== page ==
For homeowners looking to increase the energy efficiency of their house, the tankless water heater is a good choice. Unlike traditional hot water heaters that continuously heat the water whether you are at home or not, the relatively small “tankless” units work as a mini-boiler, heating water rapidly and only on demand, typically providing a significant reduction of monthly utility bills.

“The initial cost is often the biggest obstacle when homeowners are considering their options,” explains Michael Gibbons, owner of Tulsa’s Action Plumbing & Drain. Despite current tax incentives and manufacturer rebates, it is still more expensive to install the tankless model, especially if it is being retrofitted into an existing house.

While both gas and electric units are available, most installations in this region are run on gas. Some older homes might have an insufficient-sized gas line that must be increased, and there are unique venting requirements with components often available only through the tankless water heater manufacturers.

Edmond’s Magic Plumbing, Heating & Air owner Rod Price sees more installations in new construction, especially if it is a “smart house.”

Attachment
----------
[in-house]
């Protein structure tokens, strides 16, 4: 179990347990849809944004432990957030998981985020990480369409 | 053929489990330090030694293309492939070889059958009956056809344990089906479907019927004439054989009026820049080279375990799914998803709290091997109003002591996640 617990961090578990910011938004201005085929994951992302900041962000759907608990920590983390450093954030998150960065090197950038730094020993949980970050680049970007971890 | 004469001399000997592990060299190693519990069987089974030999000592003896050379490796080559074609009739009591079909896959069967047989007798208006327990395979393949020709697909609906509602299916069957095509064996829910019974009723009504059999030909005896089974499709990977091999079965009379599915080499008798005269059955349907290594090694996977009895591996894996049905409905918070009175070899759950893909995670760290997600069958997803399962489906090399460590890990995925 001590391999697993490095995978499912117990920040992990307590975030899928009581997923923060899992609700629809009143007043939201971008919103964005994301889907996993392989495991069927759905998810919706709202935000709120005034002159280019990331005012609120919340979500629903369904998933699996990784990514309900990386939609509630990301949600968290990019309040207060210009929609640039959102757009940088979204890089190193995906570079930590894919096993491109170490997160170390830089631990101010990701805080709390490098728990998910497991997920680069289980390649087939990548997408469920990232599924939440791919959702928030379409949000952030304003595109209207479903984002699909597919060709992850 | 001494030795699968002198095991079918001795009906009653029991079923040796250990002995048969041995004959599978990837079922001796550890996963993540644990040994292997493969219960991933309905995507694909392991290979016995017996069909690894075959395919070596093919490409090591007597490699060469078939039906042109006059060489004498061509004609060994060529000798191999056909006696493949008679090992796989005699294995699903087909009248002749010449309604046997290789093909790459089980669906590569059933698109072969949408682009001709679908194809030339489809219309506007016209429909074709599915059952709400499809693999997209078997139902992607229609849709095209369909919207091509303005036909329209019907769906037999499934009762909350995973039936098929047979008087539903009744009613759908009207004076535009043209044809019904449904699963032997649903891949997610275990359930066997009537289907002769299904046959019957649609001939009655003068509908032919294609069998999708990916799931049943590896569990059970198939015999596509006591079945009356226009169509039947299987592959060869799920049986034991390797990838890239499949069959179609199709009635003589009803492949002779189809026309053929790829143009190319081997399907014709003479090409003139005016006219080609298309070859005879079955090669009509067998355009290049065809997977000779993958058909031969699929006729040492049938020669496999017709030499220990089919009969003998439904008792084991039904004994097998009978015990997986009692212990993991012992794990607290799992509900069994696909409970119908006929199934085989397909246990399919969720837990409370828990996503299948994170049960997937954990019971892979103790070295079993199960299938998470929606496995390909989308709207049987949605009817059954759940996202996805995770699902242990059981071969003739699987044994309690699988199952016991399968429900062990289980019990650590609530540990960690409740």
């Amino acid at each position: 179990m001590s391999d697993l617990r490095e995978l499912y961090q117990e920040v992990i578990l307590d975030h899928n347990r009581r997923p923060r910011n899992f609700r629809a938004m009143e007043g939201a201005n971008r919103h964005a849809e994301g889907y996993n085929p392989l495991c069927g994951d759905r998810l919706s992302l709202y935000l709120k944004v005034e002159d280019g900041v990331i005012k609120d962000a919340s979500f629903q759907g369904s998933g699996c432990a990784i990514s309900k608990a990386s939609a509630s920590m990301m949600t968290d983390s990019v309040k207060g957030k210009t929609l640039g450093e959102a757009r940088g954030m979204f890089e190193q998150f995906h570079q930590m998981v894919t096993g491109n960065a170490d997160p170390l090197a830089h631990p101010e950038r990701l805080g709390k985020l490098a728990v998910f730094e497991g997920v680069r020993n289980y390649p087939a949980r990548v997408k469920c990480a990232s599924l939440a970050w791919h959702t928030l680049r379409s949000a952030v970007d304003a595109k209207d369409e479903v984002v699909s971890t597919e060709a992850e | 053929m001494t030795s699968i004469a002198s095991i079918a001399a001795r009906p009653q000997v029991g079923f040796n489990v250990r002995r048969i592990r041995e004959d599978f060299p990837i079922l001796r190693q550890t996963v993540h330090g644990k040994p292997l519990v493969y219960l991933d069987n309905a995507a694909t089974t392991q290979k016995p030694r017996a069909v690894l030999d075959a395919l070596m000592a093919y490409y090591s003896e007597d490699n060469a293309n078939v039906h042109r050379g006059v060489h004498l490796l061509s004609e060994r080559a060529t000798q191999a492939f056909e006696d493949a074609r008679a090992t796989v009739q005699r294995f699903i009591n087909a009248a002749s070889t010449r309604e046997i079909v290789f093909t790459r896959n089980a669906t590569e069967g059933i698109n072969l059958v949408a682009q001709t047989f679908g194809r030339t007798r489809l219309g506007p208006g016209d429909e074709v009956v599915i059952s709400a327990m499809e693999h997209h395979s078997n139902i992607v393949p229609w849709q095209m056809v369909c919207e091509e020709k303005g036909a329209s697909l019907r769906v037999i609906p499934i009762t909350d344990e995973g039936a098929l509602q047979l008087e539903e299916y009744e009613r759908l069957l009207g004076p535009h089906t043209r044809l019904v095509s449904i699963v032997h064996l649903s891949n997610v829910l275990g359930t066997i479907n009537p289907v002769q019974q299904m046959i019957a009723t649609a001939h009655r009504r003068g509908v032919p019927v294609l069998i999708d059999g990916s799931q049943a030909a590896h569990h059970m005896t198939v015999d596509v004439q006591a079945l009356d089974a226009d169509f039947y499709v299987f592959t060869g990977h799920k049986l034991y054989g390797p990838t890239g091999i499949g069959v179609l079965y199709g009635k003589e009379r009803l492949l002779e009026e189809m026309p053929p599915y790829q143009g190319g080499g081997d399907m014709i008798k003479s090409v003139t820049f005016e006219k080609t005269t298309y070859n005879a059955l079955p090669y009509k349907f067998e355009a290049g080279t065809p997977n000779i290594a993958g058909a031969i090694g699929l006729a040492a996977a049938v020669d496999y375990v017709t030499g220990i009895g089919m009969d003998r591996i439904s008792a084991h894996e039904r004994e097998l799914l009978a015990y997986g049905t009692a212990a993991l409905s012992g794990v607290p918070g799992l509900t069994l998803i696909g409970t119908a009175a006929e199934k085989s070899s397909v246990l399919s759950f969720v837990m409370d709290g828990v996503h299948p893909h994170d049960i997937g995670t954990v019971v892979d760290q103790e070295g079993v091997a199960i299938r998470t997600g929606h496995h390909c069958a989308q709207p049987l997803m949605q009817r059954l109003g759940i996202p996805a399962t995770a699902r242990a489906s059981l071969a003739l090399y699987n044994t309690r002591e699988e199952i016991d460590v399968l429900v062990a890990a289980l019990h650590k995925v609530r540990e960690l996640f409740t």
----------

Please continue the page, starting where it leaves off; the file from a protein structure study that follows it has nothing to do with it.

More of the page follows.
“Many of these new units are up to 98 percent efficient,” says Price. In addition, the estimated lifespan of a tankless water heater is more than 20 years, nearly double that of the traditional unit. They also have easily replaceable parts, extending the life even longer. “However, water hardness plays a part in the overall life expectancy,” Price warns.

Suppliers might recommend a water softener system or a yearly maintenance appointment to clean the unit and remove any calcification.

Typically, tankless water heaters provide hot water at a rate of two to five gallons per minute. “Units need to be properly sized for the number of occupants and the overall hot water needs of each household,” says Gibbons. For instance, some units might not be able to supply enough hot water for simultaneous, multiple uses, such as taking a shower and running the dishwasher, at the same time. Separate units are often installed as a single point application for appliances that use a lot of hot water, such as a washing machine, dishwasher or even a whirlpool bath.

According to the industry, for homes that use 41 gallons or less of hot water daily, tankless water heaters can be 24 to 34 percent more energy efficient than traditional water heaters and energy savings of 27 to 50 percent are possible by installing a tankless unit at each hot water outlet.
The industry also recommends a qualified, licensed plumbing and heating contractor to install a new tankless water heater since proper installation depends on various factors including climate and local building code requirements. When selecting a contractor always request the cost estimates in writing, ask for references and confirm that the company will obtain the proper permits, if necessary.

“It is not as easy as just hanging the tankless unit on the wall,” says Price. And Gibbons agrees. “We do as much business by going back and fixing homeowners’ attempts to do it themselves.”

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